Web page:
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Lack of skilled workers identified as risk in Pickering nuclear plant refurbishment timeline, documents show

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It could take at least 11 years to complete the refurbishment of the Pickering nuclear plant, according to documents prepared by Ontario Power Generation (OPG), however a lack of skilled workers and potential scope adjustments could impact the project.

The Pickering Units 5-8 Feasibility Assessment Final Report, obtained by CTV News Toronto via Freedom of Information request, suggests the refurbishment of the plant is “both economic and technically feasible.”

However it also identifies a lack of skilled workers in Ontario as one of its greatest weaknesses, along with technical complexity of the project.

“Both OPG and external industry forecasts of skilled trades demand show that the availability of boilermakers, licensed asbestos insulators, and tunnelling expertise from labourers will be high-risk areas that require special attention,” the report suggests.

“High levels of attrition across all trades contribute to increased risk on capability, quality, and safety. It will be important to adequately source, train, and manage these trades to mitigate risks while optimizing project outcomes.”

The report cites 2023 data from BuildForce Canada, which says Ontario’s construction labour force will need to increase by about 30,500 workers by 2032.

“As most of Ontario's skilled workers have continued to age and retire, the risk of finding enough skilled workers has continued to increase. This means that industries need an increased focus on advanced planning and hiring,” NDP Labour Critic Jamie West said.

“Not every skilled trade has the same available labour pool. This is why the report identifies the need for boilermakers, licensed asbestos insulators, and workers with tunnelling expertise.”

A spokesperson for Ontario’s minister of labour said the province has added nearly 670,000 jobs to the economy, and that the refurbishing of Pickering Nuclear Generating Station is expected to create another 11,000 jobs.

The minister’s office did not address the risks cited in the report.

The Pickering Nuclear Plant is seen in an aerial in Pickering, Ont. east of Toronto Monday August 18, 2003. (Kevin Frayer /The Canadian Press)

The documents also note the refurbishment of the Pickering nuclear plant could be more complex than the work currently underway at the plant in Darlington, Ont., however they say resources will be retained and transferred, which could mitigate some of the risks.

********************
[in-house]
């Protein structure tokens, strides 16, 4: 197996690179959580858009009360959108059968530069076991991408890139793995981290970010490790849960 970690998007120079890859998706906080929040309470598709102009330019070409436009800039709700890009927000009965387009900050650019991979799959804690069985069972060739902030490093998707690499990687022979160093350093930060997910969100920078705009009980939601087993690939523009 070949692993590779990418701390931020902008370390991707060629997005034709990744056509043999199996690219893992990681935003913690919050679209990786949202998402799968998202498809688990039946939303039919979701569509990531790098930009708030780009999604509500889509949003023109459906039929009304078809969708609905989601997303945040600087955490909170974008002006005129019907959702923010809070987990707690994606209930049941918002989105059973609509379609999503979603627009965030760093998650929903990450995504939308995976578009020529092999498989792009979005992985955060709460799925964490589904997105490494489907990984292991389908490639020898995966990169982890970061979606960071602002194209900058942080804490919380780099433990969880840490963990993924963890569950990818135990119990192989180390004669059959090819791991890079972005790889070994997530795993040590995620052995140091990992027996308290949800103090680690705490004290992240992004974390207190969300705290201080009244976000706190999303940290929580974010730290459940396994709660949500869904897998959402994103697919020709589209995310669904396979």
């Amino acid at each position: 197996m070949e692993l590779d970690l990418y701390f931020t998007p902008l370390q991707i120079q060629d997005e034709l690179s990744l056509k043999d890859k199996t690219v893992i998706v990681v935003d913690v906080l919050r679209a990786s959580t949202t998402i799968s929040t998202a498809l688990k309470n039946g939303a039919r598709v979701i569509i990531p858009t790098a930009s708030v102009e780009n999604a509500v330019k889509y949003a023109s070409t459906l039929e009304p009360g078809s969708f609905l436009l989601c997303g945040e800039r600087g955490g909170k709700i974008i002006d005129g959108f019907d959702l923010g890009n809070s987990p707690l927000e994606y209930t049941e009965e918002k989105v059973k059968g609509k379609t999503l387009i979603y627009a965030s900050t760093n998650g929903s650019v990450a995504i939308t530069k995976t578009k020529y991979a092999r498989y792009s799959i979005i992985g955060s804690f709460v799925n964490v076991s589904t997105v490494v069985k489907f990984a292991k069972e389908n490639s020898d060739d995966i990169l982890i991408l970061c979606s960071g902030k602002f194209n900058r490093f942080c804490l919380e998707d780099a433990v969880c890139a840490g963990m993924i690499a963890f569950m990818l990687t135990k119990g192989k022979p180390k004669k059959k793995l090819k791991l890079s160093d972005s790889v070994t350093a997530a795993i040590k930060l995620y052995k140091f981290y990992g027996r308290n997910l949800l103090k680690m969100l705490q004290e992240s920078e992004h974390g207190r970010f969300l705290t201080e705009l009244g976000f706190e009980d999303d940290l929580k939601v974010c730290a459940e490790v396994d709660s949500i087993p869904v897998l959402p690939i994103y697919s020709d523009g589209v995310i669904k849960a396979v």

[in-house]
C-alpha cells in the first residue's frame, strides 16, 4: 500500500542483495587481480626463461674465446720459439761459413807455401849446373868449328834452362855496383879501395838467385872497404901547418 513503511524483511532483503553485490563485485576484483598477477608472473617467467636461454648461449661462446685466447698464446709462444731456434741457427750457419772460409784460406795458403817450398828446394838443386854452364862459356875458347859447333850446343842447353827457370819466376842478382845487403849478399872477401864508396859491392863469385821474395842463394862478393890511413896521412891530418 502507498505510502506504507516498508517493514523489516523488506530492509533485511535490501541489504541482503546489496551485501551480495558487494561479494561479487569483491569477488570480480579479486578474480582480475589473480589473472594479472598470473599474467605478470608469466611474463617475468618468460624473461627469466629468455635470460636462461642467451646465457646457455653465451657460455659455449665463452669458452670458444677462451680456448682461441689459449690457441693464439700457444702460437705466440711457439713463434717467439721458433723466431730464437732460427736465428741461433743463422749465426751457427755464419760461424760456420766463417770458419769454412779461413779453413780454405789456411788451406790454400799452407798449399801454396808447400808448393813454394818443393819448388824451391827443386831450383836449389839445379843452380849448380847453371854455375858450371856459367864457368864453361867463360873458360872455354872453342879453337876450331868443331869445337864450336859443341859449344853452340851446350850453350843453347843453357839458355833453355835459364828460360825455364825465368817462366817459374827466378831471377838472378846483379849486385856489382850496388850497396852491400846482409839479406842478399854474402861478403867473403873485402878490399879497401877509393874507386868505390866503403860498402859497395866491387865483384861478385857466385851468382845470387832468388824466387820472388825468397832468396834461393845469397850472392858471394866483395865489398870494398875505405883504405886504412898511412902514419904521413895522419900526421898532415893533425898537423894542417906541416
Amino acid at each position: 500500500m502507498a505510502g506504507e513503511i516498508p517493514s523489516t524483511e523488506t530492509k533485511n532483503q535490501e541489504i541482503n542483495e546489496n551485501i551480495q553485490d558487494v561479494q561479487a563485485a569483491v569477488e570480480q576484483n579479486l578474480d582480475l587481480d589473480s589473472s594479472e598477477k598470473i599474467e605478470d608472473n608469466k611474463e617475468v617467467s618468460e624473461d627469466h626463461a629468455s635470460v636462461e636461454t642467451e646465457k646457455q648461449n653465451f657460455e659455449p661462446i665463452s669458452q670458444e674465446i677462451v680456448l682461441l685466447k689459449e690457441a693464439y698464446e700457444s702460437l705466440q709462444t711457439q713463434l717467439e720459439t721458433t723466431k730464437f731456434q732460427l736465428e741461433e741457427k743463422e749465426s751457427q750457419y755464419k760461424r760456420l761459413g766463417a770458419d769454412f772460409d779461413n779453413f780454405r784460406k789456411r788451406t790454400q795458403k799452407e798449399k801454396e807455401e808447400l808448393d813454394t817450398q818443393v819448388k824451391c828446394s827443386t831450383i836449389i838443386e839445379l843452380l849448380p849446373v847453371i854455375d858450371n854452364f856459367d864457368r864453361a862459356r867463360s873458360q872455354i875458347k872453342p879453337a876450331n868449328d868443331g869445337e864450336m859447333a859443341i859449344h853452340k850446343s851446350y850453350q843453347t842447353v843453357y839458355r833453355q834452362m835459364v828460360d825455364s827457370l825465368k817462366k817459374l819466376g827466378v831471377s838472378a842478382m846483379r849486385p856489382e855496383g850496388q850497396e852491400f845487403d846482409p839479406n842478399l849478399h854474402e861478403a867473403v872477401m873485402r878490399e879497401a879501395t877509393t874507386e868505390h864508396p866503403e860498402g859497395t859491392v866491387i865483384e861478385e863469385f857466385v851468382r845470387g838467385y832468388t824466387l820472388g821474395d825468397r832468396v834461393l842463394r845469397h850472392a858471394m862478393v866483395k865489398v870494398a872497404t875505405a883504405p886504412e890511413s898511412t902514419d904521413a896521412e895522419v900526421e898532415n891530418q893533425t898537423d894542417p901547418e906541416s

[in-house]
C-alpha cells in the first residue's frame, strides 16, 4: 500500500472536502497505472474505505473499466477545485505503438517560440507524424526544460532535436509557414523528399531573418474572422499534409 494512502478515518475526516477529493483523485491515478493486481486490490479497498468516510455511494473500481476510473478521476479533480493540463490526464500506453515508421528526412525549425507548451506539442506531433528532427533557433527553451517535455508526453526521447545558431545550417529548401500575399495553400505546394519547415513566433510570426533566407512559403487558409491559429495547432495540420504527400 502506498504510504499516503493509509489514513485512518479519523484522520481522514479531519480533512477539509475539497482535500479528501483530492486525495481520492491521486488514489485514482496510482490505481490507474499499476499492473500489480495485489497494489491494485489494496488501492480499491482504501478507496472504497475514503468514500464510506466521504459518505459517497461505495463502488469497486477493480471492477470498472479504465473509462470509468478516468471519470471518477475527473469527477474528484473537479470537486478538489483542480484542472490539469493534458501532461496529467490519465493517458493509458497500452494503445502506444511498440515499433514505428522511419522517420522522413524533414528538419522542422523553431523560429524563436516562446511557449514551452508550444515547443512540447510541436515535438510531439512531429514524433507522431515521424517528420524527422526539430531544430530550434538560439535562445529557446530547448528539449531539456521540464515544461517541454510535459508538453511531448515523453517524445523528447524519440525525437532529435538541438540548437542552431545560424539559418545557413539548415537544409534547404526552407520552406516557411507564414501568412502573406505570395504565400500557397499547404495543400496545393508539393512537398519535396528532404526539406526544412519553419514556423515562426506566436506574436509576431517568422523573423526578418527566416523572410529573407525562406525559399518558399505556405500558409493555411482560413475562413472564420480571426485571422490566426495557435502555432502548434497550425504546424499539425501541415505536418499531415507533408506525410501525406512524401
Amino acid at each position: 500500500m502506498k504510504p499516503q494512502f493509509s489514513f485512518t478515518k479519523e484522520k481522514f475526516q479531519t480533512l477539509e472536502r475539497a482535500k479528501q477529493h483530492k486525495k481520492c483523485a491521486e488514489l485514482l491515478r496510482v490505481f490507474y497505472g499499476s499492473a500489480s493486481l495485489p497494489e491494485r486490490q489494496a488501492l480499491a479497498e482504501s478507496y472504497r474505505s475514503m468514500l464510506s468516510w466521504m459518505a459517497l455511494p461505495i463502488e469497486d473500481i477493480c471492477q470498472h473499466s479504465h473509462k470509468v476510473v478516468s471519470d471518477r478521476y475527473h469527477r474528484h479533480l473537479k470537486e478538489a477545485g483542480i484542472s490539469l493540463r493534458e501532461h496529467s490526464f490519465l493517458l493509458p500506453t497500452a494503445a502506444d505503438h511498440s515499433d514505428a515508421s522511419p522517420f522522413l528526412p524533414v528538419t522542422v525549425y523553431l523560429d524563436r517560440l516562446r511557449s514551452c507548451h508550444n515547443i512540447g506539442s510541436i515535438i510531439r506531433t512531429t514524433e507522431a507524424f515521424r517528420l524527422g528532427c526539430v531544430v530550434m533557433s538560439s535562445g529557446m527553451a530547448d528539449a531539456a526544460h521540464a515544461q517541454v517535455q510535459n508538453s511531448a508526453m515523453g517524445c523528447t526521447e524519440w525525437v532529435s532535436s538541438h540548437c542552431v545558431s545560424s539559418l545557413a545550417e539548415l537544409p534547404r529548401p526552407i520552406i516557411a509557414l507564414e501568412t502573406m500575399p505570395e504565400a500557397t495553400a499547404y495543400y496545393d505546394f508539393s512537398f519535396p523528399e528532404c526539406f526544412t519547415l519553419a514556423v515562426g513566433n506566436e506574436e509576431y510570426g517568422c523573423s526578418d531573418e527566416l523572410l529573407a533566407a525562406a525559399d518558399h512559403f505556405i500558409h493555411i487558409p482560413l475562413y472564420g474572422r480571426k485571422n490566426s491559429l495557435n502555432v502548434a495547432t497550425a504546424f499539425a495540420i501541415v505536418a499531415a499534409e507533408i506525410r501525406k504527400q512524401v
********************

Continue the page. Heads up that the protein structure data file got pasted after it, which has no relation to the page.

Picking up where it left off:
A spokesperson for OPG said they take a conservative approach to project planning and that’s why they mention possible risks in the report.

“Our approach to planning Pickering’s refurbishment is very similar to the method we used to plan the Darlington Refurbishment Project, which remains on plan even as it reaches its final stages,” officials said.

“Darlington Refurbishment’s success to date is a result of several factors, not least of which is our application of lessons learned and openness to innovation.”

One of those lessons, for example, is that certain components could be removed together rather than separately, something officials say “saved significant time on subsequent units.”

The report does make a strong case for the refurbishment of the plant despite the potential risks, arguing it’s needed to keep up with surging electricity demands. The documents note that electricity production at the nuclear plant in Darlington, as well as three additional small modular reactors, will not completely offset the power loss of the four units in Pickering.

“In this context, there is a strong need for reliable, non-greenhouse gas (GHG) emitting generation in the province,” the report says.

The documents outline an estimated 11-year schedule for the project, noting this assumes formal approval by the end of 2023. This lines up with the province’s estimate to have the project complete by the mid 2030s.

Information about the cost of the refurbishments was redacted from the documents, as were sections about Ontario’s electricity demand projections and economic benefits.

Hearing date set for plant extension

According to Ontario Power Generation, the nuclear plant in Pickering is one of the largest stations in the world. About 14 per cent of Ontario’s electricity is produced at this facility.

It was set to be shut down in 2025, but the province is seeking approval from the Canadian Nuclear Safety Commission (CNSC) to extend that to September 2026.

The public hearing is scheduled for the week of June 17.

Edyta McKay, press secretary for Ontario’s Minister of Energy, said that OPG has ensured safe, reliable and clean operation of both Pickering and Darlington Nuclear Generating Stations for decades.

“We are confident that these well established processes will ensure that Pickering continues to safely provide electricity through September 2026,” she said in a statement.

The province will either have to make ammendments to its licence application or apply for yet another extension after 2026.

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